Prejudice dissipates when knowledge is disseminated, stories are told, and flesh touches flesh. That is the ministry of reconciliation to which we have been called. That is the responsibility we have as followers of Christ. The evangelical church has become a choir without a melody, repeating one single note – to save people from hell.

The hell people need saving from is not on the other side of death. It is here on earth, where tribes create enemies that do not exist and scapegoats whose only crime is to be different from those in power.

The ministry of reconciliation is about reconciling humans here and now. It is about putting people together, two at a time, who have no agenda other than to get to know one another. It is about laying aside our smartphones and eating a meal together. It is venturing beyond the boundaries of our own tribe to find the individual precious humans around us.

To all those who have written to express their anger that I exist, come and sit down with me. Do not bring your agenda and I will not bring mine. Maybe we can talk about our favorite teacher in elementary school. And maybe we will come to know the healing power of our mutual humanity.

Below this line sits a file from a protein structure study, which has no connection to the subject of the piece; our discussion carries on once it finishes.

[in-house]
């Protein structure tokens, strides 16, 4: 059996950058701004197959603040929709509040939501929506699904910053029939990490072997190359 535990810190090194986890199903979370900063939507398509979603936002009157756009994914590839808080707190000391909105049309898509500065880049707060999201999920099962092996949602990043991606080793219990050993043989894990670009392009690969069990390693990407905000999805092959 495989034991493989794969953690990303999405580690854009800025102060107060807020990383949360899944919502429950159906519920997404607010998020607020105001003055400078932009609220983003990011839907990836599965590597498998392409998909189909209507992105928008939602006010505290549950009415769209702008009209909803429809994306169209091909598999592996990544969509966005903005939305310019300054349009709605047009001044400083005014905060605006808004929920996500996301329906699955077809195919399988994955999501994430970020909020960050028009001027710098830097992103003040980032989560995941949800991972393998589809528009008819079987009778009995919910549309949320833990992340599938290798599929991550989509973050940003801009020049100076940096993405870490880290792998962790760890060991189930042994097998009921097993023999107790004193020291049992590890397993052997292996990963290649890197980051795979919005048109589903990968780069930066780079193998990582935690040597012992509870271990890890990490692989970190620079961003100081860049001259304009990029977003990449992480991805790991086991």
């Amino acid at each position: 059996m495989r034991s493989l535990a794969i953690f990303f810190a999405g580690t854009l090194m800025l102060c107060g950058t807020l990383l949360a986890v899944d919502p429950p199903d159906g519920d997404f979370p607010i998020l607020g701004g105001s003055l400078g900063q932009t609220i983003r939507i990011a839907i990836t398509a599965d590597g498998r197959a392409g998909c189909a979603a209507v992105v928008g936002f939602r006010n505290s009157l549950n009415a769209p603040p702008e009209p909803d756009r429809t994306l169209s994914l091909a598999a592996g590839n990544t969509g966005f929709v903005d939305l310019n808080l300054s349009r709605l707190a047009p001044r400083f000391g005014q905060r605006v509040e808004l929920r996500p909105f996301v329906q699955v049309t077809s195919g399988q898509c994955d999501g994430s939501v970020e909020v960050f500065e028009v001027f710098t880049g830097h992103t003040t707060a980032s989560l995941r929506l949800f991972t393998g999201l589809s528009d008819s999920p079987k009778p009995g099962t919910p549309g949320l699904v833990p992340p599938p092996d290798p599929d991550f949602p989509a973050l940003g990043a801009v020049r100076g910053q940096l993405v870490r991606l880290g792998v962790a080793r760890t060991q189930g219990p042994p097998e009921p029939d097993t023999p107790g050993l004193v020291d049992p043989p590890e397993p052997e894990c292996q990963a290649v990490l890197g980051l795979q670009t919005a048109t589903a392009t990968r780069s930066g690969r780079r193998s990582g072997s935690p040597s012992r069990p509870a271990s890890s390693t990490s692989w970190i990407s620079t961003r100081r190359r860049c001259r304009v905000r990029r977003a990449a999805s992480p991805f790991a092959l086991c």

And so it goes.

Surrendering a Secret

Surrendering a Secret

Our marriage therapist, Mike Solomon, had great wisdom. On his final day before retiring, we were Mike’s last clients. I think we might have contributed to his decision to retire.

In an earlier session, Cathy and I had talkedabout the decision to withhold information from our children about my gender dysphoria. When I was convinced I could get through my life without transitioning, it seemed the best course of action. Once I knew that was not possible, it felt like a foolish decision. It takes a very long time to prepare your children for the news their father is transgender – a lifetime maybe, or even longer.

Mike talked about the difference between a secret and what is private. Most people with good boundaries know the details of their sex lives are private. It is no one’s business what turns you on. What surgeries people have had is also private, which makes it fascinating that no one seems to have any difficulty asking me what gender confirmation surgeries I have had. (If it’s a male asking the question, I often ask if he has prostate trouble. If it is a female, I ask if she has her period. They usually get the point.)